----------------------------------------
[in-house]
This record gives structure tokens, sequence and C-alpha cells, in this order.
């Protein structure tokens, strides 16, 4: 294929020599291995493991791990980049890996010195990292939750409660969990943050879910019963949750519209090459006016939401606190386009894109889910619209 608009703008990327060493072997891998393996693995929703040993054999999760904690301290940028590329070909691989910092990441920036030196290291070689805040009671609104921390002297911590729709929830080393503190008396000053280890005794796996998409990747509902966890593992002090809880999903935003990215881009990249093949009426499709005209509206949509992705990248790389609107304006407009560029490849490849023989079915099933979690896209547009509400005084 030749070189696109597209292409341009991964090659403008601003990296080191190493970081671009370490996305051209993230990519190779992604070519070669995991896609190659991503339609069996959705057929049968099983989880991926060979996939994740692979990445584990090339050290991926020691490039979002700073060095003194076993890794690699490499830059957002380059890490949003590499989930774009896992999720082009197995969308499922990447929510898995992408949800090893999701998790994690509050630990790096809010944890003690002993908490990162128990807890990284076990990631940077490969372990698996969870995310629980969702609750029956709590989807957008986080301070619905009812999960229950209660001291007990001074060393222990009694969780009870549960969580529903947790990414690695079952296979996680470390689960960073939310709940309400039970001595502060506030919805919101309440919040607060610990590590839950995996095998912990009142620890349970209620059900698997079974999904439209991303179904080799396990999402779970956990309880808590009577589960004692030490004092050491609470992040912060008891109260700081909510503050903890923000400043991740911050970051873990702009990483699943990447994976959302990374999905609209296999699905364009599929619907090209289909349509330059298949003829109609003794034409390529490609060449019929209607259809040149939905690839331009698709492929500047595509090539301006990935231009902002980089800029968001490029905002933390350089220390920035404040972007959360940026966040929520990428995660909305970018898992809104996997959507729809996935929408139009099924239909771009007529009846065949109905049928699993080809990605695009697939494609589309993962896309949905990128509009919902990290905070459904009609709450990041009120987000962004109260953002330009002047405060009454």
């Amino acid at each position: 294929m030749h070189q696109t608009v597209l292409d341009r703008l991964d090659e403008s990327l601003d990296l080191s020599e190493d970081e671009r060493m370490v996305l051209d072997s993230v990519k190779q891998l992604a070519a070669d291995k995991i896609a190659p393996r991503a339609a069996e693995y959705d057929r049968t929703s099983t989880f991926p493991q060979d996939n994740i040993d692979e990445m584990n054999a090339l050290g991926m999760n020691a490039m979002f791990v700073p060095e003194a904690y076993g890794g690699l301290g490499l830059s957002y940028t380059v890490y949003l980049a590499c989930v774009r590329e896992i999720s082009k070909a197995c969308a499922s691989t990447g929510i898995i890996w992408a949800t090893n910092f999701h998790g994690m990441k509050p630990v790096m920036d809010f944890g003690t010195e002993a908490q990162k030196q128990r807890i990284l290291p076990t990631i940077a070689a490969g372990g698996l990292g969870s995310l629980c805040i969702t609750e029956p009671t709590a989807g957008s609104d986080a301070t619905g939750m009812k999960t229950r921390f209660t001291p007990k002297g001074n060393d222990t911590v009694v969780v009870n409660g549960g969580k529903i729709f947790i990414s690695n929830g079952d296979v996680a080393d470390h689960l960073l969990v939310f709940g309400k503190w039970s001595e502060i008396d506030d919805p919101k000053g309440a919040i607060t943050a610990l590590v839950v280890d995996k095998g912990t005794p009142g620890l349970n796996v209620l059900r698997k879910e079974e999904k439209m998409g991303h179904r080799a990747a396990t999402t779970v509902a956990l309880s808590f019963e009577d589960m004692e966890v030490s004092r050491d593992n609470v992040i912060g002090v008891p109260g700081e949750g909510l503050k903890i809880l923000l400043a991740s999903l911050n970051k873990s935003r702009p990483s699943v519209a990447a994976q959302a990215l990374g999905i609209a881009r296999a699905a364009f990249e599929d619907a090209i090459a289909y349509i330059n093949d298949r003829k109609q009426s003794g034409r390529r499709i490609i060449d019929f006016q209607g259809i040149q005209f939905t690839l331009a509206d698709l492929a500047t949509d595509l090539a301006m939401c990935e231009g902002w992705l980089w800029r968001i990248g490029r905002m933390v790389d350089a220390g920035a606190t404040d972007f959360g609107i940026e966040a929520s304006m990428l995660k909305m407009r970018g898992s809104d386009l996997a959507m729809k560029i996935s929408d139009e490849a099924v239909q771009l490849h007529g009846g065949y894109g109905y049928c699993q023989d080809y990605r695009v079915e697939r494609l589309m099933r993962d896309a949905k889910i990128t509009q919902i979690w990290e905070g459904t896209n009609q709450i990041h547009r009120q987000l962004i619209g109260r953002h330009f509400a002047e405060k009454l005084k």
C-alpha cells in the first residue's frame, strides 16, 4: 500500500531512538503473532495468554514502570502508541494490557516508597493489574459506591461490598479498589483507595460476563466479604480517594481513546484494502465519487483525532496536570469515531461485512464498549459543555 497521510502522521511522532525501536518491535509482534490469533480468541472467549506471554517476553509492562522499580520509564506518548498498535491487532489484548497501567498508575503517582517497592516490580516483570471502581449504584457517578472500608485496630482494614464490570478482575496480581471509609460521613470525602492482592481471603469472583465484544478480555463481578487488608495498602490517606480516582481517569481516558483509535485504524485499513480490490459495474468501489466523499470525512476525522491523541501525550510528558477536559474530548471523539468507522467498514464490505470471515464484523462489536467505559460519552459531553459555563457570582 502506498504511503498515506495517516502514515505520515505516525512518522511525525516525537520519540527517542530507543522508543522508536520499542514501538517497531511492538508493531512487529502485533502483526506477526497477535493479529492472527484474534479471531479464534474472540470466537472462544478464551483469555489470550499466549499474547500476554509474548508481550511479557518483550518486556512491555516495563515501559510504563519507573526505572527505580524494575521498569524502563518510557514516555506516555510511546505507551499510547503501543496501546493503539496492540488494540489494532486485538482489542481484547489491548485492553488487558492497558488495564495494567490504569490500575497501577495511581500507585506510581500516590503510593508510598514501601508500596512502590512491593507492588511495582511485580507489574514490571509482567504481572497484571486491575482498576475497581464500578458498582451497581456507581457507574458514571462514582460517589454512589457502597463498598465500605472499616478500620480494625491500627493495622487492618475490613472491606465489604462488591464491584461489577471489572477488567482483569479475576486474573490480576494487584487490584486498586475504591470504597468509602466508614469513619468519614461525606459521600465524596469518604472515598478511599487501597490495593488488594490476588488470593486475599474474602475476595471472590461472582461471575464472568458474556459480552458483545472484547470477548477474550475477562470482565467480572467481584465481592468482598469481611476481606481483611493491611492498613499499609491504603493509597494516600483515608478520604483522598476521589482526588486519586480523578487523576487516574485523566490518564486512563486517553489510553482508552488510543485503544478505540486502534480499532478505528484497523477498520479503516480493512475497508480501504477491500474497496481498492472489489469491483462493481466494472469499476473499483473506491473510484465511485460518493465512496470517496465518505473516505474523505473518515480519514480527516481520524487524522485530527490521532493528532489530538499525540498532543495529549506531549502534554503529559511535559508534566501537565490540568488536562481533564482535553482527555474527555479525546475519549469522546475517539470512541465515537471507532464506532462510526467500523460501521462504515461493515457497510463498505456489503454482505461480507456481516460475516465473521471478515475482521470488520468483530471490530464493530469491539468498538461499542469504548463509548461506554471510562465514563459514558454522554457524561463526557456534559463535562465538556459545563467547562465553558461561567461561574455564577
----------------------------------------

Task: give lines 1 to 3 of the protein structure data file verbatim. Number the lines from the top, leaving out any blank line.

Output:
[in-house]
This record gives structure tokens, sequence and C-alpha cells, in this order.
């Protein structure tokens, strides 16, 4: 294929020599291995493991791990980049890996010195990292939750409660969990943050879910019963949750519209090459006016939401606190386009894109889910619209 608009703008990327060493072997891998393996693995929703040993054999999760904690301290940028590329070909691989910092990441920036030196290291070689805040009671609104921390002297911590729709929830080393503190008396000053280890005794796996998409990747509902966890593992002090809880999903935003990215881009990249093949009426499709005209509206949509992705990248790389609107304006407009560029490849490849023989079915099933979690896209547009509400005084 030749070189696109597209292409341009991964090659403008601003990296080191190493970081671009370490996305051209993230990519190779992604070519070669995991896609190659991503339609069996959705057929049968099983989880991926060979996939994740692979990445584990090339050290991926020691490039979002700073060095003194076993890794690699490499830059957002380059890490949003590499989930774009896992999720082009197995969308499922990447929510898995992408949800090893999701998790994690509050630990790096809010944890003690002993908490990162128990807890990284076990990631940077490969372990698996969870995310629980969702609750029956709590989807957008986080301070619905009812999960229950209660001291007990001074060393222990009694969780009870549960969580529903947790990414690695079952296979996680470390689960960073939310709940309400039970001595502060506030919805919101309440919040607060610990590590839950995996095998912990009142620890349970209620059900698997079974999904439209991303179904080799396990999402779970956990309880808590009577589960004692030490004092050491609470992040912060008891109260700081909510503050903890923000400043991740911050970051873990702009990483699943990447994976959302990374999905609209296999699905364009599929619907090209289909349509330059298949003829109609003794034409390529490609060449019929209607259809040149939905690839331009698709492929500047595509090539301006990935231009902002980089800029968001490029905002933390350089220390920035404040972007959360940026966040929520990428995660909305970018898992809104996997959507729809996935929408139009099924239909771009007529009846065949109905049928699993080809990605695009697939494609589309993962896309949905990128509009919902990290905070459904009609709450990041009120987000962004109260953002330009002047405060009454």